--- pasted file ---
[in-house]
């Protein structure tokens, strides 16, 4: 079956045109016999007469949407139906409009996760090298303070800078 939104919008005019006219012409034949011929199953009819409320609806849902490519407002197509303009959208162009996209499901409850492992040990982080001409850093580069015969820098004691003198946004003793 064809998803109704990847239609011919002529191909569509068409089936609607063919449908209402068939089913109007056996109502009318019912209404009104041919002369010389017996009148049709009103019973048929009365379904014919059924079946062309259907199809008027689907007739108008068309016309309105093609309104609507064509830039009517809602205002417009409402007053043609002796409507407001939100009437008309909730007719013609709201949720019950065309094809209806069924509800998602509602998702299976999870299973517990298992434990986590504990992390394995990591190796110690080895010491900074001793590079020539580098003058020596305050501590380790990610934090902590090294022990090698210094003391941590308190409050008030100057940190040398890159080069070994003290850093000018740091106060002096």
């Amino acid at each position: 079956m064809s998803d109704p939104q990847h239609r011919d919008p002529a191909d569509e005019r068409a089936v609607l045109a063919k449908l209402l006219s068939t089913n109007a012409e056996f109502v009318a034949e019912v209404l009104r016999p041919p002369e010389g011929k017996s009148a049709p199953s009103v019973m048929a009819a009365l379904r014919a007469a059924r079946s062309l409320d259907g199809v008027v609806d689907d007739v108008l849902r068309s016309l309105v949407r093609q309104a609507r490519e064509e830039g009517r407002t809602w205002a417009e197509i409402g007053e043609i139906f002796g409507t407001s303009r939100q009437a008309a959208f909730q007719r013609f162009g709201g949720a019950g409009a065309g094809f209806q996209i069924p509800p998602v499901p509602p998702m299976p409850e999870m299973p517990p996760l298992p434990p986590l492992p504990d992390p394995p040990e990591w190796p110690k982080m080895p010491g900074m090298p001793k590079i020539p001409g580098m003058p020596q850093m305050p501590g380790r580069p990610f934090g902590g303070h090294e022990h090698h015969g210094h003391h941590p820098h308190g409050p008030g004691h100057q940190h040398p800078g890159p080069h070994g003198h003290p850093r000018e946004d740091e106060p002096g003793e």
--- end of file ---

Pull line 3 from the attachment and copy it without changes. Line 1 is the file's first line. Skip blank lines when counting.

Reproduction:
């Amino acid at each position: 079956m064809s998803d109704p939104q990847h239609r011919d919008p002529a191909d569509e005019r068409a089936v609607l045109a063919k449908l209402l006219s068939t089913n109007a012409e056996f109502v009318a034949e019912v209404l009104r016999p041919p002369e010389g011929k017996s009148a049709p199953s009103v019973m048929a009819a009365l379904r014919a007469a059924r079946s062309l409320d259907g199809v008027v609806d689907d007739v108008l849902r068309s016309l309105v949407r093609q309104a609507r490519e064509e830039g009517r407002t809602w205002a417009e197509i409402g007053e043609i139906f002796g409507t407001s303009r939100q009437a008309a959208f909730q007719r013609f162009g709201g949720a019950g409009a065309g094809f209806q996209i069924p509800p998602v499901p509602p998702m299976p409850e999870m299973p517990p996760l298992p434990p986590l492992p504990d992390p394995p040990e990591w190796p110690k982080m080895p010491g900074m090298p001793k590079i020539p001409g580098m003058p020596q850093m305050p501590g380790r580069p990610f934090g902590g303070h090294e022990h090698h015969g210094h003391h941590p820098h308190g409050p008030g004691h100057q940190h040398p800078g890159p080069h070994g003198h003290p850093r000018e946004d740091e106060p002096g003793e």